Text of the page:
Want to win more arguments? Use this simple four-word “hack,” says an influence expert: Keep your explanation brief.
The more bullet points you add to your argument, the less persuasive it becomes, says Niro Sivanathan, an organizational behavior professor at London Business School.
“Most people make the forecasting error that in order to win people over, you need to get them lots of data,” Sivanthan tells CNBC Make It. “Oftentimes, things fail not in content, but delivery.”
It’s called the dilution effect: Your strongest claims get watered down the weaker ones. People listening will walk away remembering the average persuasiveness of each point you make, rather than your single most convincing argument, Sivanthan explains.
If you’re trying to convince your friend that New York is the best city in the world, for example, you might cite the pizza, Broadway shows, public transit and Times Square. Depending on your audience, some of those points will be more persuasive than the others, and you’re better off only using the ones most likely to win your friend over.
“Less is more,” says Sivanthan. “If you have just one key argument, be confident and put that on the table, rather than feeling the need to list many others.”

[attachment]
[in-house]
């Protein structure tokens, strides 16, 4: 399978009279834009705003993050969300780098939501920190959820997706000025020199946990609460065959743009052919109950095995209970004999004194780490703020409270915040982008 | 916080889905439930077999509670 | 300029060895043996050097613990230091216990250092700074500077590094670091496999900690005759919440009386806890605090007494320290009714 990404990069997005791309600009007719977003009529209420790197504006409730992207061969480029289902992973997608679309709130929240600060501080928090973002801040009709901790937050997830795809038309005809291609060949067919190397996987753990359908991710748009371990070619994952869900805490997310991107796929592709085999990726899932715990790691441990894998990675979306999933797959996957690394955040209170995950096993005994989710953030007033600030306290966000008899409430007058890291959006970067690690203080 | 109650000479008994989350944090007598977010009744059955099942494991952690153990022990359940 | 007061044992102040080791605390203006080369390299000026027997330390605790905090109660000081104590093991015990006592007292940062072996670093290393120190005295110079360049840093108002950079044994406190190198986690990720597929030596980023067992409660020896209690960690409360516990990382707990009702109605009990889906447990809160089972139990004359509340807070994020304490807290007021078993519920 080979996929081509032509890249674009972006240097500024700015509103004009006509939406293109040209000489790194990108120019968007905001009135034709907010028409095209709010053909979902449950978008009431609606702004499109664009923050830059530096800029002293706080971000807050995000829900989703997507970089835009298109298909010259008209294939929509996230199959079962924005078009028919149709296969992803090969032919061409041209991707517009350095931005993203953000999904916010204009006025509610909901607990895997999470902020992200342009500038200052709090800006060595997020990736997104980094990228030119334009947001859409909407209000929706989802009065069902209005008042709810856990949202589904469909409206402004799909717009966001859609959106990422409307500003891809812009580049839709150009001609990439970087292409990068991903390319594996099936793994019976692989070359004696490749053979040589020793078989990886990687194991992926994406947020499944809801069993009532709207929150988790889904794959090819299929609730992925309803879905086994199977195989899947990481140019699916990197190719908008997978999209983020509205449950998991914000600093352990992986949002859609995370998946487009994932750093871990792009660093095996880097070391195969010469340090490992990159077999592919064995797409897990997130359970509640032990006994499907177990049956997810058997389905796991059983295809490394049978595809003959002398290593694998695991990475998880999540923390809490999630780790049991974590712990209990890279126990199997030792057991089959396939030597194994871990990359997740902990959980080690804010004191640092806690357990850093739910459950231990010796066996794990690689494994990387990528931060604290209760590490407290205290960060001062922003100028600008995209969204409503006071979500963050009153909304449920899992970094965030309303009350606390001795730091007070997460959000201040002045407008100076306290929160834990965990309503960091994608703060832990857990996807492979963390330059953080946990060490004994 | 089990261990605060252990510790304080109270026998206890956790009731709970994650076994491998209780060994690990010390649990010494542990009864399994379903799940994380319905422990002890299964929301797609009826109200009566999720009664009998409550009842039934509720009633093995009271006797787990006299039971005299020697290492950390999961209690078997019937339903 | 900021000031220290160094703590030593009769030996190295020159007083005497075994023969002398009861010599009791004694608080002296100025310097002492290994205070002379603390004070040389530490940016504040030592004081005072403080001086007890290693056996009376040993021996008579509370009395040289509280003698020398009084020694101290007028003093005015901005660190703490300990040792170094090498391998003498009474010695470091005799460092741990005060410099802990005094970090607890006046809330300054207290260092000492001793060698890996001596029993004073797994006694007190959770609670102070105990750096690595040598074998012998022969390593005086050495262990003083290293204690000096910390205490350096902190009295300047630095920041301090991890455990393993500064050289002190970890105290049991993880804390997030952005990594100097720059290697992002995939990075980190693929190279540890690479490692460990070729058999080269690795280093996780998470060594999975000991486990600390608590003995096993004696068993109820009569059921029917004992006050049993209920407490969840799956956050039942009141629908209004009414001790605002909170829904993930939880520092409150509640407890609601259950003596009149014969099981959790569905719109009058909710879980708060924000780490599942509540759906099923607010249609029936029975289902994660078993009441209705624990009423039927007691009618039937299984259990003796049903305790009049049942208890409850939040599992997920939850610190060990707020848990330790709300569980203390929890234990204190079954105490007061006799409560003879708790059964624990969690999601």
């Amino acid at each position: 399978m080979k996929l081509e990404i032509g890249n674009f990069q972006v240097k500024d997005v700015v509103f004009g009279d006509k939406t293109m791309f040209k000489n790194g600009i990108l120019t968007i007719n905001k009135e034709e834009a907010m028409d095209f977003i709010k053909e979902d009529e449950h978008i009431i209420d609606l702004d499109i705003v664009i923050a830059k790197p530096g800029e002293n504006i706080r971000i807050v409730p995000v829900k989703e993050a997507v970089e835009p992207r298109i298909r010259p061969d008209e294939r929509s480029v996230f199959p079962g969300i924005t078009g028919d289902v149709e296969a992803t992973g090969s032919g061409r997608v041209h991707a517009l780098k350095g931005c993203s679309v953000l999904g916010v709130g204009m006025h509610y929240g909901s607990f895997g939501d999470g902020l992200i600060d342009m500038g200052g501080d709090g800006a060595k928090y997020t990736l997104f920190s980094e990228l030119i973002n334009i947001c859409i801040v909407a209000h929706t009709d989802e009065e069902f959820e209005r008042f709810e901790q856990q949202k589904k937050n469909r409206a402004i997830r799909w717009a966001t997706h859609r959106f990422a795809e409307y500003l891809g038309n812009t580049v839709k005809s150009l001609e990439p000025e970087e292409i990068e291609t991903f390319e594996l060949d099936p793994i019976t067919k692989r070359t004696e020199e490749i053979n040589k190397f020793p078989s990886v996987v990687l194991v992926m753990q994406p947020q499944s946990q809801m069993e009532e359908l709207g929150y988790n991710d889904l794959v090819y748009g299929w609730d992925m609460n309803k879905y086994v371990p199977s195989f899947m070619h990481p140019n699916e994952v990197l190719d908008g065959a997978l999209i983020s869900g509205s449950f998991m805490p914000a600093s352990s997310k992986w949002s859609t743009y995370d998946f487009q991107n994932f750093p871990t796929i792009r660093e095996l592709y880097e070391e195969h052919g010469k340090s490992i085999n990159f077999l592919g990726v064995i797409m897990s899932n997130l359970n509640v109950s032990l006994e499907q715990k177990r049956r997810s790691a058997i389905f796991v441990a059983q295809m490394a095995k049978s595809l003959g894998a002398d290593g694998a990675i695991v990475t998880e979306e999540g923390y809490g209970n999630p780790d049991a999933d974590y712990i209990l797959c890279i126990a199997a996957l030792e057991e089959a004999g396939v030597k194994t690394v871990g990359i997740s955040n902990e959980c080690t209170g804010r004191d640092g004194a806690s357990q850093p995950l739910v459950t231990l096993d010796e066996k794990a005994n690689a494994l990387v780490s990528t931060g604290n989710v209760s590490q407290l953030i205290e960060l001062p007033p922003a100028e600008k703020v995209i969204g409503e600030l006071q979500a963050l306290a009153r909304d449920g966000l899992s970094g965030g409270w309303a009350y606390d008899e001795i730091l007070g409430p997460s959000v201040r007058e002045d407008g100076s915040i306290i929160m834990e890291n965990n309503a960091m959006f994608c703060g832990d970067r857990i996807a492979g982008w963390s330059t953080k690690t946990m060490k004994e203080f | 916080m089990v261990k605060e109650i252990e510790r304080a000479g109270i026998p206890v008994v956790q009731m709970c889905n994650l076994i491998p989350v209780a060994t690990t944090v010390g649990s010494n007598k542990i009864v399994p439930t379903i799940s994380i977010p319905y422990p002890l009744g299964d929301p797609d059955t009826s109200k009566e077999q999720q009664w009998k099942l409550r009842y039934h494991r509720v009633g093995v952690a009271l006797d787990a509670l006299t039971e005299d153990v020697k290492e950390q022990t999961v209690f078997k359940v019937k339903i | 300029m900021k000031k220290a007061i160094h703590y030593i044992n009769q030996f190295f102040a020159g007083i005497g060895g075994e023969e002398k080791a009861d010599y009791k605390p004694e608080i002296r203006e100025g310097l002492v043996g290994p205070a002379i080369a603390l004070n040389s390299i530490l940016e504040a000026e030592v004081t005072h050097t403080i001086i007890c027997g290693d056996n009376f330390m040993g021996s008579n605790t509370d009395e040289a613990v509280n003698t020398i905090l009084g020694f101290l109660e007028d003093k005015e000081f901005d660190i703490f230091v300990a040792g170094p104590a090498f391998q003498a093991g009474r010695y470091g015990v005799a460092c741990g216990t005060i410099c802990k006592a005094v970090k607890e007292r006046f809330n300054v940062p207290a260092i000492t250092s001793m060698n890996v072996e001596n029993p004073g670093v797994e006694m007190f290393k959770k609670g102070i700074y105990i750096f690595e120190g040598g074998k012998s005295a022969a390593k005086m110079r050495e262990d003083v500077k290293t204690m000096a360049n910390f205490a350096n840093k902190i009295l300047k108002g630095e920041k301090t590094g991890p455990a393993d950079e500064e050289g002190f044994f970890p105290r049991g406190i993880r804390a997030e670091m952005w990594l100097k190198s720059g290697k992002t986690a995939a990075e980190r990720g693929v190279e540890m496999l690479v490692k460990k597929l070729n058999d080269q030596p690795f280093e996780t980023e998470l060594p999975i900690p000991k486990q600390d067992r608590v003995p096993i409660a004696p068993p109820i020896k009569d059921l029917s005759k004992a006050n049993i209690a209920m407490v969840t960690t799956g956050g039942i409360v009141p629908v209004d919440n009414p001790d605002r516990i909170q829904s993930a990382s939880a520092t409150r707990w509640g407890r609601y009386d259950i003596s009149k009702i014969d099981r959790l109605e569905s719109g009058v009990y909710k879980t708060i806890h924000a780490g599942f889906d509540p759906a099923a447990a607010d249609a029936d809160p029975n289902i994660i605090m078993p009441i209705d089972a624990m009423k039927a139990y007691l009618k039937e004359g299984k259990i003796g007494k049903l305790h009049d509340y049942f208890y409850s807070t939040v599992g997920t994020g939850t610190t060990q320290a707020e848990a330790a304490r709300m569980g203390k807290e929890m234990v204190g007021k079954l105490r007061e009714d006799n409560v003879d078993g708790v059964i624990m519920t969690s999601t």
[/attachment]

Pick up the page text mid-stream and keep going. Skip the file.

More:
The inverse of this strategy also works, according to Sivanthan’s research. After watching drug commercials, consumers were more likely to view a drug favorably when the companies listed a moderate side effect right after a severe one, his 2017 study found.
Using the dilution effect to make your arguments more persuasive can be a “very easy fix,” Sivanthan says. It can help you land a job, shorten your presentations and make your dinner table debates more cordial.
It does require self-control. Once you’ve laid out your core argument, you have to be comfortable letting it hover in silence until the other person is ready to respond. Otherwise, you’ll find yourself inadvertently jumping in again with additional weaker points.
“People have trouble with silence. When there’s an empty space, you feel the need to fill it up with words,” says Sivanthan.
It’s a common error, even for people who argue for a living, he adds: “You’ll see this in political campaigns and debates ….. [They] should have stopped after [point] No. 2, but they’ll go to three or four.”
Silence is a powerful negotiation tool, and often results in a better outcome for both parties, research shows. Mark Cuban, a billionaire investor on ABC’s “Shark Tank,” uses the strategy often: After a contestant pitches, he tends to initially stay quiet while the other panelists argue and hash out details.
If he does decide to make an investment offer, it’s after he’s had time to analyze the strengths and weaknesses of any potential deal, he said during a Fireside conversation in June.
“The more you pay attention and the more aware you are, the better opportunity you have to get what you want,” he said. “Silence is … money in the bank.”
That’s smart, Sivanthan says.
“A lot of influence is taking the time to think through [arguments],” he says. “Those who are really good at meetings and [connecting] people … they’ve given it a lot of thought. It’s not by accident.”
DON’T MISS: Want to be smarter and more successful with your money, work & life? Sign up for our new newsletter!
Get CNBC’s free Warren Buffett Guide to Investing, which distills the billionaire’s No. 1 best piece of advice for regular investors, do’s and don’ts, and three key investing principles into a clear and simple guidebook.